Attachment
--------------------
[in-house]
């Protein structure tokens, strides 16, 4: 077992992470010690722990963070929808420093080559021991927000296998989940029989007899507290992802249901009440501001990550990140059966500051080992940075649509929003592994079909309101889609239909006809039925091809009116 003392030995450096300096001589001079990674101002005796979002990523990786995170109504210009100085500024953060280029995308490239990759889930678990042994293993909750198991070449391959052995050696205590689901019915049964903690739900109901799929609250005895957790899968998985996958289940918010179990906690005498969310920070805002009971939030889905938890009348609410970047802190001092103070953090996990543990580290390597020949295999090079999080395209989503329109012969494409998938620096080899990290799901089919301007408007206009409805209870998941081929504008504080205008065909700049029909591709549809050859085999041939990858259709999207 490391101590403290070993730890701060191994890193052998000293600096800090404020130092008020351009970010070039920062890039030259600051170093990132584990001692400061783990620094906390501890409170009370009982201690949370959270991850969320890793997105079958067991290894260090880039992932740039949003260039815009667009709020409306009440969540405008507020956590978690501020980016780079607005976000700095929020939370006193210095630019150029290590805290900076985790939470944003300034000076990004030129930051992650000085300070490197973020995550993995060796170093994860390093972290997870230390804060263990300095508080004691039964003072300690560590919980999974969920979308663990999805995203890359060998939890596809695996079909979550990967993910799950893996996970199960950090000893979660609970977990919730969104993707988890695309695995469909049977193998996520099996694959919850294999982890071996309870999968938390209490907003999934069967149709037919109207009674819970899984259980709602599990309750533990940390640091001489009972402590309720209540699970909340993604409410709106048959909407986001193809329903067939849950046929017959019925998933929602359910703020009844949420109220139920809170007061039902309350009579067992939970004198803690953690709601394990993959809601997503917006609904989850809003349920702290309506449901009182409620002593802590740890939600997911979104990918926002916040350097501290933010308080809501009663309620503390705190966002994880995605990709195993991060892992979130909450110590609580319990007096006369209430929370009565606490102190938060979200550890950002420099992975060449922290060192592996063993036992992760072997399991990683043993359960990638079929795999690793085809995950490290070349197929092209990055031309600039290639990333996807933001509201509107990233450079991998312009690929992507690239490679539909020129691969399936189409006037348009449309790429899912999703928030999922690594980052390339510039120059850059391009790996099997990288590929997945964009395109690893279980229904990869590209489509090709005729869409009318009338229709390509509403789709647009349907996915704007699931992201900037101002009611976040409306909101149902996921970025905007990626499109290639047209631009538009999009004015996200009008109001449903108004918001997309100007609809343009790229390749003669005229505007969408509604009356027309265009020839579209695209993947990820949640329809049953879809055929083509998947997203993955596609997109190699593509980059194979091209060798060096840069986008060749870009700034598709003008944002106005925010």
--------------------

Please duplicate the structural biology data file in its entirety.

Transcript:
[in-house]
């Protein structure tokens, strides 16, 4: 077992992470010690722990963070929808420093080559021991927000296998989940029989007899507290992802249901009440501001990550990140059966500051080992940075649509929003592994079909309101889609239909006809039925091809009116 003392030995450096300096001589001079990674101002005796979002990523990786995170109504210009100085500024953060280029995308490239990759889930678990042994293993909750198991070449391959052995050696205590689901019915049964903690739900109901799929609250005895957790899968998985996958289940918010179990906690005498969310920070805002009971939030889905938890009348609410970047802190001092103070953090996990543990580290390597020949295999090079999080395209989503329109012969494409998938620096080899990290799901089919301007408007206009409805209870998941081929504008504080205008065909700049029909591709549809050859085999041939990858259709999207 490391101590403290070993730890701060191994890193052998000293600096800090404020130092008020351009970010070039920062890039030259600051170093990132584990001692400061783990620094906390501890409170009370009982201690949370959270991850969320890793997105079958067991290894260090880039992932740039949003260039815009667009709020409306009440969540405008507020956590978690501020980016780079607005976000700095929020939370006193210095630019150029290590805290900076985790939470944003300034000076990004030129930051992650000085300070490197973020995550993995060796170093994860390093972290997870230390804060263990300095508080004691039964003072300690560590919980999974969920979308663990999805995203890359060998939890596809695996079909979550990967993910799950893996996970199960950090000893979660609970977990919730969104993707988890695309695995469909049977193998996520099996694959919850294999982890071996309870999968938390209490907003999934069967149709037919109207009674819970899984259980709602599990309750533990940390640091001489009972402590309720209540699970909340993604409410709106048959909407986001193809329903067939849950046929017959019925998933929602359910703020009844949420109220139920809170007061039902309350009579067992939970004198803690953690709601394990993959809601997503917006609904989850809003349920702290309506449901009182409620002593802590740890939600997911979104990918926002916040350097501290933010308080809501009663309620503390705190966002994880995605990709195993991060892992979130909450110590609580319990007096006369209430929370009565606490102190938060979200550890950002420099992975060449922290060192592996063993036992992760072997399991990683043993359960990638079929795999690793085809995950490290070349197929092209990055031309600039290639990333996807933001509201509107990233450079991998312009690929992507690239490679539909020129691969399936189409006037348009449309790429899912999703928030999922690594980052390339510039120059850059391009790996099997990288590929997945964009395109690893279980229904990869590209489509090709005729869409009318009338229709390509509403789709647009349907996915704007699931992201900037101002009611976040409306909101149902996921970025905007990626499109290639047209631009538009999009004015996200009008109001449903108004918001997309100007609809343009790229390749003669005229505007969408509604009356027309265009020839579209695209993947990820949640329809049953879809055929083509998947997203993955596609997109190699593509980059194979091209060798060096840069986008060749870009700034598709003008944002106005925010």